I really enjoy the intellectual exercise of analyzing most of the films I watch, but sometimes you want to just relax and enjoy a movie. The problem is, after you’ve spent so much time thinking critically about what you’re watching, it becomes almost impossible (for me, at least) to turn off that part of your brain. So what you need to find is an extremely fun movie that is also executed so well that it keeps that pesky side of…
I've grown up with the films of Christopher Nolan, and one of the first things I learned about his work is that it's designed for multiple viewings. The Prestige (2006) for example, is one I remember watching twice in a row to fully grasp everything that was happening. I have no doubt that I cannot truly appreciate Nolan’s complex biopic of J. Robert Oppenheimer without seeing it again, but there is no doubt that it can already be added to his…
A film for my inner pessimist. War is a hell that is orchestrated by corrupt governments who control everything. Terrible people making terrible decisions for terrible reasons. Tens of millions die meaninglessly. It’s important that these anti-war films are made, and it’s a shame that they won’t ever truly make any difference.
This was ultimately a frustrating watch, because it had the potential to become an instant favorite. The movie is creepy and unnerving while also being a good old fashioned, fun slasher; it’s interesting and original and includes some really effective practical gore. My favorite aspect of all was the House of Wax itself, with its absolutely fantastic production design. Universal Orlando’s Halloween Horror Nights could have made one hell of a haunted house out of this location!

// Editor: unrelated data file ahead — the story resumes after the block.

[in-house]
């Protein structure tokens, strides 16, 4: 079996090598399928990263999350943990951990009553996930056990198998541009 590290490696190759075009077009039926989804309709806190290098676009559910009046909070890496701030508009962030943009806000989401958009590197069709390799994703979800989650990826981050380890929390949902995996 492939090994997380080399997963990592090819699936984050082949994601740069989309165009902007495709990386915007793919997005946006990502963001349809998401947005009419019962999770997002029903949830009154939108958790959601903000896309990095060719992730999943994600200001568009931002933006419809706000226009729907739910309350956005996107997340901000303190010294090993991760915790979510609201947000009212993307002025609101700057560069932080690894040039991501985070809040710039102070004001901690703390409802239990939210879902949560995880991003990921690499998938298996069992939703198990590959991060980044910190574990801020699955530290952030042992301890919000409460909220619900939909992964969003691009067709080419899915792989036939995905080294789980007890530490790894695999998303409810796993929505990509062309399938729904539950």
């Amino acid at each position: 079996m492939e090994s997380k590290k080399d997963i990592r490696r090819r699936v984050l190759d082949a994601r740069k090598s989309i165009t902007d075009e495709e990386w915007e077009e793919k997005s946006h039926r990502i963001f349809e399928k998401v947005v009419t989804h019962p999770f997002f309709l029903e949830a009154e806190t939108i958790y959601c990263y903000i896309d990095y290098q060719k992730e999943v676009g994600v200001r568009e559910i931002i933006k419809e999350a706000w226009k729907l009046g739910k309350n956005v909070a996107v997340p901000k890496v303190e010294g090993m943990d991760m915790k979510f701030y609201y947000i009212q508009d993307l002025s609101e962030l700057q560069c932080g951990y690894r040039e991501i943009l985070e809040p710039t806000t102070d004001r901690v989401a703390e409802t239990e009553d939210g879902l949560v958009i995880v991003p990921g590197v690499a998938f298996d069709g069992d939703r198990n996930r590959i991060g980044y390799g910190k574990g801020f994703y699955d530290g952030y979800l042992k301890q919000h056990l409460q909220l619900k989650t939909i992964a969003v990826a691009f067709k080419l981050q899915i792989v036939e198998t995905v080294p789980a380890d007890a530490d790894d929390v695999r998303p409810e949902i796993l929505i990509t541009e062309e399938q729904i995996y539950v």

Unfortunately there’s also…
This review may contain spoilers. I can handle the truth.
Irena is a doomed character. It’s interesting that the psychologist mentioned her “irrational fear” originated in her childhood, because childhood trauma curses many people. That’s just one of many takeaways/interpretations from this 1940’s noir horror, which has aged surprisingly well.
Also, there is a scene in this movie that is essentially the Knight Bus rescuing Harry Potter from the Grim in Prisoner of Azkaban (2004).
A glorious return to form! I'd hate to see them pigeonholed to this setting, but as a humongous fan of La La Land (2016) it was really fun to see Damien Chazelle and Justin Hurwitz recapturing that same vibe again. Babylon feels like the deviant older brother.
Three hours completely flew by - I loved being immersed in this world and honestly wouldn't have minded if the film was even longer. Your mileage may vary depending on your taste, but…